Hydrogen cars to take off despite high costs, lack of infrastructure
Fueling the future
Published: Nov 09, 2021 05:11 PM
Toyota displays a hydrogen-powered vehicle at the 4th CIIE that will be used in the 2022 Winter Olympics. Photo: Xie Jun/GT

Toyota displays a hydrogen-powered vehicle at the 4th CIIE that will be used in the 2022 Winter Olympics. Photo: Xie Jun/GT

As electric car companies continue to grow rapidly in China, another type of new-energy vehicle (NEV) - hydrogen-powered vehicles, are also starting to join the race. 

Alongside a silver-colored NEXO car at the Hyundai booth during the fourth China International Import Expo (CIIE), a representative from the South Korean car giant is besieged by all kinds of questions from a gathering crowd of onlookers. "How much is the car?" "What is the rationale behind hydrogen-fueled engine?" "Is hydrogen safe?" "When will Hyundai's hydrogen-fueled cars be sold in China?" 

NEXO is one of the several hydrogen-fueled powered vehicles that Hyundai is displaying at this year's CIIE. The Global Times learned from the aforementioned representative, who asked not to be named, that Hyundai is planning to launch the car in China next year. 

Hyundai is not alone in unveiling its hydrogen-powered car plans for the Chinese market. 

In fact, hydrogen-powered cars have become one of many highlights within the 4th CIIE's car exhibition area which has always been dominated by electric cars in the past, with a number of companies, from car manufacturers to car parts providers, displaying their products and solutions about hydrogen vehicles at the expo. 

Japanese automobile giant Toyota displayed its hydrogen-powered car Mirai, which will be used for transportation during the 2022 Beijing Winter Olympics. French multinational tire manufacturing company Michelin exhibited a hydrogen-powered racing car, while Germany-based industrial giant Bosch exhibited a hydrogen fuel engine module. 

Zhao Jiamiao, who works for Bosch Powertrain Solutions, told the Global Times on the sidelines of the CIIE that the system has already entered small-scale production to equip some domestic clients, starting from freight vehicles. 

The cars and solutions at the CIIE are being viewed by many as a dress rehearsal, but a signal has been clearly sent by those exhibitions - hydrogen-powered vehicles are finally starting to land and compete in domestic market after years of preparation and research into environmentally friendly fuel which can one day replace gasoline.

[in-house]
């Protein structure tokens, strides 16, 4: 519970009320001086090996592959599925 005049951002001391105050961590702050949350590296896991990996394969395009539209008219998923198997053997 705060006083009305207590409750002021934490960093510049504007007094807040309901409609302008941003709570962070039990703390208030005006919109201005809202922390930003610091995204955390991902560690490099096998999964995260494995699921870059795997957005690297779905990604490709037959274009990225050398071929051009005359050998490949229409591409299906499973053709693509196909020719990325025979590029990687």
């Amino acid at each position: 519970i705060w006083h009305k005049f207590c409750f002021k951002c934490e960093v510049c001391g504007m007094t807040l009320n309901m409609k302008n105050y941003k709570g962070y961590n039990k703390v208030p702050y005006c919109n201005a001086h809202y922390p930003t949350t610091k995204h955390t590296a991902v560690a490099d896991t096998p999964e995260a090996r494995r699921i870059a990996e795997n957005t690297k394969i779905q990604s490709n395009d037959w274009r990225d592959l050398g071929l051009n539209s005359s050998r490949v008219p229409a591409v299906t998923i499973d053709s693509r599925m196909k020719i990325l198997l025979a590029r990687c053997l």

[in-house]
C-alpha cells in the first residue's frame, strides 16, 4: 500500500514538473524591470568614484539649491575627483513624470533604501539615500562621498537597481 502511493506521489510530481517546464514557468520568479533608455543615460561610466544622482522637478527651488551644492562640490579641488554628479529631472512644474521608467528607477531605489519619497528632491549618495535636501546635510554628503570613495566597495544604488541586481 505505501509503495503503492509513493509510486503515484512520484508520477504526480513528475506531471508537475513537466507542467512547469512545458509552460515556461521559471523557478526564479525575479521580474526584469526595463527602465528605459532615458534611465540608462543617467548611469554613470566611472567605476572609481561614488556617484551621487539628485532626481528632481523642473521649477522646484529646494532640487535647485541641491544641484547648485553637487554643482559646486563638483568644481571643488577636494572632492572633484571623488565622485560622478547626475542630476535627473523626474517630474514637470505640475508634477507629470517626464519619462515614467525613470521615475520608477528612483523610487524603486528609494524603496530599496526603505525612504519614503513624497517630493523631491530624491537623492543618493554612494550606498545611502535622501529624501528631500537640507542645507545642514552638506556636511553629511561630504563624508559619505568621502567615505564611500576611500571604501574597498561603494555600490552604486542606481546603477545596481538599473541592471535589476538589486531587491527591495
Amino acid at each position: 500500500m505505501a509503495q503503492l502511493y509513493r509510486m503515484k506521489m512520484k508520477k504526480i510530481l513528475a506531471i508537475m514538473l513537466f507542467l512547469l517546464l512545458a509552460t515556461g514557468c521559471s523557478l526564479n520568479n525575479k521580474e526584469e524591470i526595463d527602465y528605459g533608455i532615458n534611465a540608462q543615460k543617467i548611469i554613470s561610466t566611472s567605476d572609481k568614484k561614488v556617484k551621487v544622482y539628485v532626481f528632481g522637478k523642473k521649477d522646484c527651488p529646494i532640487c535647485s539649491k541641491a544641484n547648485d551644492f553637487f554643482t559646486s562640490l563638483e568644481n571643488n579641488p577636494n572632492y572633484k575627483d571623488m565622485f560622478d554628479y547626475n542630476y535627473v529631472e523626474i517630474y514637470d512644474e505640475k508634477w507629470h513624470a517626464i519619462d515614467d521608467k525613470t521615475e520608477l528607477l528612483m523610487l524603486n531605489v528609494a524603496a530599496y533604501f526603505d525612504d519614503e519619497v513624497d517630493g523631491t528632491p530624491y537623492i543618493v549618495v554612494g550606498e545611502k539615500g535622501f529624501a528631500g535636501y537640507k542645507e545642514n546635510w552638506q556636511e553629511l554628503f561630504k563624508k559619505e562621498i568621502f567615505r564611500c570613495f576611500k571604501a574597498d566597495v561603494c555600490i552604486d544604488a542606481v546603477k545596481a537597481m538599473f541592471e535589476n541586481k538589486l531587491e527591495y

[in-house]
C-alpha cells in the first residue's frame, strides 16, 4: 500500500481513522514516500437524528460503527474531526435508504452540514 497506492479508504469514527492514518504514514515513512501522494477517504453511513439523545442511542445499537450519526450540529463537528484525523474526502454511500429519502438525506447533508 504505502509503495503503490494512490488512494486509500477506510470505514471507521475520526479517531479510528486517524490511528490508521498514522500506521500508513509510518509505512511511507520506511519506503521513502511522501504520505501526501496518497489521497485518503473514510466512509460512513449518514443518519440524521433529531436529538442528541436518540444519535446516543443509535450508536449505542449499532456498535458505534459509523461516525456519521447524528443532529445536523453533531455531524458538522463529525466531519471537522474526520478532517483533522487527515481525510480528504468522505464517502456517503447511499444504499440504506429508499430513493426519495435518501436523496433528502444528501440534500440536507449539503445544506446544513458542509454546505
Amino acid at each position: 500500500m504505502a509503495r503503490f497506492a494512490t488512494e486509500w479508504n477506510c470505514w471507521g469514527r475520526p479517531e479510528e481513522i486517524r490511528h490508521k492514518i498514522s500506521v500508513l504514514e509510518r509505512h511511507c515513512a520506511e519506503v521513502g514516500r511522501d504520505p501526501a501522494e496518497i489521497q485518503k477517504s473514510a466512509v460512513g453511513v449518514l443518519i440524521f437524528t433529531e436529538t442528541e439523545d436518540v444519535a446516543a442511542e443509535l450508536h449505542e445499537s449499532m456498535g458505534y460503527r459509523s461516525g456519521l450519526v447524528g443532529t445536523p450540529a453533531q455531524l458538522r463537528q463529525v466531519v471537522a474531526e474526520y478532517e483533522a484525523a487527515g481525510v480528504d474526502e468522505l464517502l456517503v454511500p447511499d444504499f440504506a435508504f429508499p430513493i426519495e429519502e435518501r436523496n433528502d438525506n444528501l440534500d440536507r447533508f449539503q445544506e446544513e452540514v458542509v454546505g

"Overseas firms had taken a wait-and-see attitude toward launching hydrogen cars in China in the past, but now they are making a firm step toward action. The 4th CIIE might represent an important inflection point in China's hydrogen vehicle development," veteran automobile industry observer Feng Shiming told the Global Times. 

Toyota displays a hydrogen-powered vehicle at the 4th CIIE that will be used in the 2022 Winter Olympics. Photo: Xie Jun/GT

Toyota displays a hydrogen-powered vehicle at the 4th CIIE that will be used in the 2022 Winter Olympics. Photo: Xie Jun/GT

Scaling up 

One important reason that has pushed corporates to make up their mind is the government's determined policy shift to clean energy, particularly after the setting of goals for achieving carbon neutrality and carbon emissions peak, experts and company employees said. 

"There will be more and more efforts [for hydrogen car launches] over the next few years in China, as the government's carbon plans will push companies to move in this direction," Zhao said.  

She emphasized that hydrogen is super clean energy as it only emits water, while automotive batteries could still cause some pollution to the soil, not to mention the carbon-creating gasoline. 

The Global Times observed that some companies showed videos at the CIIE booth aimed at educating attendees about the working rationale behind hydrogen vehicles and educate them about the energy's environmental benefits.